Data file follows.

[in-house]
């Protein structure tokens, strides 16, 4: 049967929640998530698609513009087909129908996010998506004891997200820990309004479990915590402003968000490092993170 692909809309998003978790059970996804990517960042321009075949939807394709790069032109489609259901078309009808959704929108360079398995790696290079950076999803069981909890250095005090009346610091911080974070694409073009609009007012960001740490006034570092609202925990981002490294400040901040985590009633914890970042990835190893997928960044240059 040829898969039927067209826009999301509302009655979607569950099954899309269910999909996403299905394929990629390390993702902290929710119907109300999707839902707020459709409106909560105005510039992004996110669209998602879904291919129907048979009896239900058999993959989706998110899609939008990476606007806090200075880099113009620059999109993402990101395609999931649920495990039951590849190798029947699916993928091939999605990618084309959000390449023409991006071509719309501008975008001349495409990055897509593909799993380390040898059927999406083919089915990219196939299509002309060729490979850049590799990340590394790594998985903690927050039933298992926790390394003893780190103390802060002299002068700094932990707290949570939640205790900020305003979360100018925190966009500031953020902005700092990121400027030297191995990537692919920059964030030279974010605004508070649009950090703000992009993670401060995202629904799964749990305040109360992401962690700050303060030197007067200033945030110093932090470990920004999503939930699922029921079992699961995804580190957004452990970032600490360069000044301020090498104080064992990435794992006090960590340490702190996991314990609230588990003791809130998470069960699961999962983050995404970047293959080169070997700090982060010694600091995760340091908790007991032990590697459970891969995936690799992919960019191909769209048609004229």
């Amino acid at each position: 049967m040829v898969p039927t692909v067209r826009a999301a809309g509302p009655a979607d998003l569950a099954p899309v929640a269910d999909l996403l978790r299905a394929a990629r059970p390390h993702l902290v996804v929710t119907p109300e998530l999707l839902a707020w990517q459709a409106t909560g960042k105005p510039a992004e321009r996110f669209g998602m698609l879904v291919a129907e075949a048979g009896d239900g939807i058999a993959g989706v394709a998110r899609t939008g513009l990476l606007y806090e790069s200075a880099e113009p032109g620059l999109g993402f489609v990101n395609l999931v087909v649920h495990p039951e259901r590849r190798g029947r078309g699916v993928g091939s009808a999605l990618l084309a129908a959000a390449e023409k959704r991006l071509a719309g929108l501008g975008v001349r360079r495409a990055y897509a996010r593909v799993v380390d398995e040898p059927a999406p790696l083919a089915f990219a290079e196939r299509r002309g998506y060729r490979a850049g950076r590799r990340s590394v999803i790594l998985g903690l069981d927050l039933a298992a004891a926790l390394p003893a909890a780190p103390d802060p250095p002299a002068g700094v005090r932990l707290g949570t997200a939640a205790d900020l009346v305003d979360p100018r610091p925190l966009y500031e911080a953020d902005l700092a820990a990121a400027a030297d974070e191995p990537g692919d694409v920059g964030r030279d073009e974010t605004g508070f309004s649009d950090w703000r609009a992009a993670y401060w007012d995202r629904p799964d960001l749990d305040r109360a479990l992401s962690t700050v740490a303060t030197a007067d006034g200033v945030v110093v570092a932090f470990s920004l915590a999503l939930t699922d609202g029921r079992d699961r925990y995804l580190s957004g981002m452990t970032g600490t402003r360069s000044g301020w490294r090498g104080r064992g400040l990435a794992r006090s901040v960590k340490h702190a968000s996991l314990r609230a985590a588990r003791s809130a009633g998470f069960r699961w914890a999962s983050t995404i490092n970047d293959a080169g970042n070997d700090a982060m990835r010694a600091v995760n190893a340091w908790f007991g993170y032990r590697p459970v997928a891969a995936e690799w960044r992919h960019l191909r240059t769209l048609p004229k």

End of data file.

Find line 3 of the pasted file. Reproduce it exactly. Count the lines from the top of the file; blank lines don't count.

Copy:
């Amino acid at each position: 049967m040829v898969p039927t692909v067209r826009a999301a809309g509302p009655a979607d998003l569950a099954p899309v929640a269910d999909l996403l978790r299905a394929a990629r059970p390390h993702l902290v996804v929710t119907p109300e998530l999707l839902a707020w990517q459709a409106t909560g960042k105005p510039a992004e321009r996110f669209g998602m698609l879904v291919a129907e075949a048979g009896d239900g939807i058999a993959g989706v394709a998110r899609t939008g513009l990476l606007y806090e790069s200075a880099e113009p032109g620059l999109g993402f489609v990101n395609l999931v087909v649920h495990p039951e259901r590849r190798g029947r078309g699916v993928g091939s009808a999605l990618l084309a129908a959000a390449e023409k959704r991006l071509a719309g929108l501008g975008v001349r360079r495409a990055y897509a996010r593909v799993v380390d398995e040898p059927a999406p790696l083919a089915f990219a290079e196939r299509r002309g998506y060729r490979a850049g950076r590799r990340s590394v999803i790594l998985g903690l069981d927050l039933a298992a004891a926790l390394p003893a909890a780190p103390d802060p250095p002299a002068g700094v005090r932990l707290g949570t997200a939640a205790d900020l009346v305003d979360p100018r610091p925190l966009y500031e911080a953020d902005l700092a820990a990121a400027a030297d974070e191995p990537g692919d694409v920059g964030r030279d073009e974010t605004g508070f309004s649009d950090w703000r609009a992009a993670y401060w007012d995202r629904p799964d960001l749990d305040r109360a479990l992401s962690t700050v740490a303060t030197a007067d006034g200033v945030v110093v570092a932090f470990s920004l915590a999503l939930t699922d609202g029921r079992d699961r925990y995804l580190s957004g981002m452990t970032g600490t402003r360069s000044g301020w490294r090498g104080r064992g400040l990435a794992r006090s901040v960590k340490h702190a968000s996991l314990r609230a985590a588990r003791s809130a009633g998470f069960r699961w914890a999962s983050t995404i490092n970047d293959a080169g970042n070997d700090a982060m990835r010694a600091v995760n190893a340091w908790f007991g993170y032990r590697p459970v997928a891969a995936e690799w960044r992919h960019l191909r240059t769209l048609p004229k």